Motor-manual tree felling and processing (MMTFP) is among the most used options in timber harvesting operations and it is formally known to be a heavy job exposing the workers to safety hazards and harmful factors. Nevertheless, both workload and exposure depend on many operational, organizational, and worker-related parameters. Few studies have evaluated the ergonomics of such operations and fewer have been carried out using an integrated approach able to collect and interpret data for more than one ergonomic parameter. This study evaluated the ergonomic conditions of task-based MMTFP operations in flatland poplar forests by the means of workload, exposure to noise, and risk of musculoskeletal disorders. A fully-automatic approach was used to collect and pair the heart rate and noise exposure data that was complemented by video recording to collect postural data. Workload experienced by the worker was evaluated in terms of heart rate reserve (%HRR), indicating a heavy load during the productive time (%HRR = 46%); exposure to noise was calculated at the task and study level, exceeding (LAeq = 97.15 dB(A); LEX,8h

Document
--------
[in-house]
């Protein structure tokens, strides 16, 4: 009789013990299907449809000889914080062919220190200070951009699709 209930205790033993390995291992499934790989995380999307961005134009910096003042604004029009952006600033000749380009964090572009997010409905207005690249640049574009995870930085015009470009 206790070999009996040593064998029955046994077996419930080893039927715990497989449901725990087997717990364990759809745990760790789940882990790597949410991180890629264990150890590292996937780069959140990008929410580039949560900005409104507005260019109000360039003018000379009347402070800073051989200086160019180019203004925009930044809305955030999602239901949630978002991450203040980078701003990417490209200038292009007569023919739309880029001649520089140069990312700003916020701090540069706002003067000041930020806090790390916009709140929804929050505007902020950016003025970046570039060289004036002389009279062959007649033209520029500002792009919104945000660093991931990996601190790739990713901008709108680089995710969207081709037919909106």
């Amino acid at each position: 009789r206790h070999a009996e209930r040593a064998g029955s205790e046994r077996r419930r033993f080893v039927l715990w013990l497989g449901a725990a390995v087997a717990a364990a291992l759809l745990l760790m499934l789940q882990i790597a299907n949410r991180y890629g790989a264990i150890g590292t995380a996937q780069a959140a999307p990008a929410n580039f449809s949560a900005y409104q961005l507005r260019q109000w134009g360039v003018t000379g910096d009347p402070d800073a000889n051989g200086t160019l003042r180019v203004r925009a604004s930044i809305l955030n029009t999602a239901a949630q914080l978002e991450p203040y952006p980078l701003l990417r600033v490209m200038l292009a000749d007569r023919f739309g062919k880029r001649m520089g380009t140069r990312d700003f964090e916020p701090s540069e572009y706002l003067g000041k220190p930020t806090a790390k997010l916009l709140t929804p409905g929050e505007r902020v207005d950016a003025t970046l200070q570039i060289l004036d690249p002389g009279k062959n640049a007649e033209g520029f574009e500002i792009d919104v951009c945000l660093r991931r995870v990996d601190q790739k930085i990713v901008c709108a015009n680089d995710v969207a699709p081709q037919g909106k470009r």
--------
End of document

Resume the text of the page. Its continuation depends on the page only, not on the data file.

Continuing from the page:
= 96.18 dB(A)) the acceptable limits; and the risk of musculoskeletal disorders was evaluated using the concepts and procedures of the Ovako Working Posture Analysis System, indicating a high postural risk index (PRI = 275), which can cause musculoskeletal disorders (MSD). For more conclusive results, the research should be extended to cover the relevant variability factors.
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